Facebook said it will release a feature that lets users see if they liked pages associated with the Internet Research Agency, a Russian troll outfit.
‘Fall for perception distorting bait from a Russian troll? Not me!’ Or so we’d like to think. The truth is that, in the heated back and forth of the 2016 presidential election, many of us may have liked, shared or otherwise helped promote memes and messages ginned up at one of the many troll factories set up by the government of Russian President Vladimir Putin. There’s so much that scrolls through our news feed on a daily basis- who can say for sure?
Well, Facebook can…and will. Soon.
The company said on Wednesday that it would soon make it easier for its users to figure out whether they were an unwitting collaborator with Russian troll outfits like the Internet Research Agency, a professional troll outfit that operates from St. Petersburg, Russia, and that is believed to have played a major role in fomenting disinformation during the 2016 election in the U.S. and other elections abroad. The social networking giant has created a portal to enable Facebook users to see which (if any) of the Internet Research Agency Facebook Pages or Instagram accounts they may have liked or followed between January 2015 and August 2017.
The tool is not yet available, but will be by the end of the year in the Facebook Help Center. A mock-up of the feature, included on Facebook’s blog, shows a listing of Facebook Pages known to be associated with the Internet Research Agency, with names like Heart of Texas, Being Patriotic and Blacktivist. Users can see the date on which they liked or followed the page.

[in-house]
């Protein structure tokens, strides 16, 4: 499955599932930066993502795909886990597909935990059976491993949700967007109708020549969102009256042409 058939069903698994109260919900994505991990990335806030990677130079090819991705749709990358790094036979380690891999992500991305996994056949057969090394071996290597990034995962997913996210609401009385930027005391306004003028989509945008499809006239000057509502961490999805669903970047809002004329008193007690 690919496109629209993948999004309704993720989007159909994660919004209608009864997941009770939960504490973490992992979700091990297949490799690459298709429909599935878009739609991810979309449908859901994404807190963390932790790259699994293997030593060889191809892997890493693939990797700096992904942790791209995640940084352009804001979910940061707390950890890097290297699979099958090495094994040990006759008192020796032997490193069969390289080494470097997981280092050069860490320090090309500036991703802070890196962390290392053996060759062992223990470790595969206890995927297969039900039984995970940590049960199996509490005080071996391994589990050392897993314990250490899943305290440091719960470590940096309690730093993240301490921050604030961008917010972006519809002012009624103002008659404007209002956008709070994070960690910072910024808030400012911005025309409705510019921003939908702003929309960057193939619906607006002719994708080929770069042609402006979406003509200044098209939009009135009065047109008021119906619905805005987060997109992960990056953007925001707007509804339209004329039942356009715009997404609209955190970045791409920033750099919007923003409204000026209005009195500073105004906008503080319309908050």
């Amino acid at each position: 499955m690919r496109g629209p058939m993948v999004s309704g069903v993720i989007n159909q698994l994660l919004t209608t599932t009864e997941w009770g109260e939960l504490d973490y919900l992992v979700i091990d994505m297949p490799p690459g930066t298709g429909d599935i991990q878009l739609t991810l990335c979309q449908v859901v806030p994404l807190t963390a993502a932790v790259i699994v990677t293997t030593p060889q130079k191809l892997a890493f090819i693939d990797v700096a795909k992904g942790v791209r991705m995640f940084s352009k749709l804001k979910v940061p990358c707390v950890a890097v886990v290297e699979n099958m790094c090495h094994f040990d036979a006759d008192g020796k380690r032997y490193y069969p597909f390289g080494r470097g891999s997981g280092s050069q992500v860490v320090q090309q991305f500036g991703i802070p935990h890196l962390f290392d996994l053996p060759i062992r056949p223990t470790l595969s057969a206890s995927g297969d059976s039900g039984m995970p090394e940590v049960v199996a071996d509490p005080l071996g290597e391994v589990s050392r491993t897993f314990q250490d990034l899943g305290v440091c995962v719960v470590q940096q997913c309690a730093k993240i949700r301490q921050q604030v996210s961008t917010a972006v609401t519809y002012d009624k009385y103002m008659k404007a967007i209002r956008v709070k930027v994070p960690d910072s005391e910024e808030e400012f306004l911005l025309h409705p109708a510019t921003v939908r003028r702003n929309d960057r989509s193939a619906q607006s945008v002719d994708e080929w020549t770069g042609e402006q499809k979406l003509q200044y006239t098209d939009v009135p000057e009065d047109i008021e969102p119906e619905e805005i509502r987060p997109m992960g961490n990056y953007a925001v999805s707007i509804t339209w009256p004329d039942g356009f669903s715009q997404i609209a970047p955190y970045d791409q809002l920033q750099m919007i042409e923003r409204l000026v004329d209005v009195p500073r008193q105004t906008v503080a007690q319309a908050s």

“It is important that people understand how foreign actors tried to sow division and mistrust using Facebook before and after the 2016 US election,” Facebook said in its post. Facebook said it is continuing to uncover information on how foreign governments used its platforms to spread misinformation and will share it publicly and provide it to congressional investigators as it does so.
Though CEO Mark Zuckerberg initially scoffed at the notion that his company had been used as a tool by Russian government operators during the election, the company gradually came to acknowledge the truth of that. In September, Facebook said it would provide Congress with copies of ads linked to Internet Research Agency. It has also acknowledged that up to 10 million of its users directly viewed ads linked to Russian disinformation campaigns. However, the true number of users who were exposed to ads or posts linked to the disinformation campaign is much larger. Facebook estimates that as many as 126 million people may have viewed posts created by Russian actors and designed to spread disinformation and sow dissent.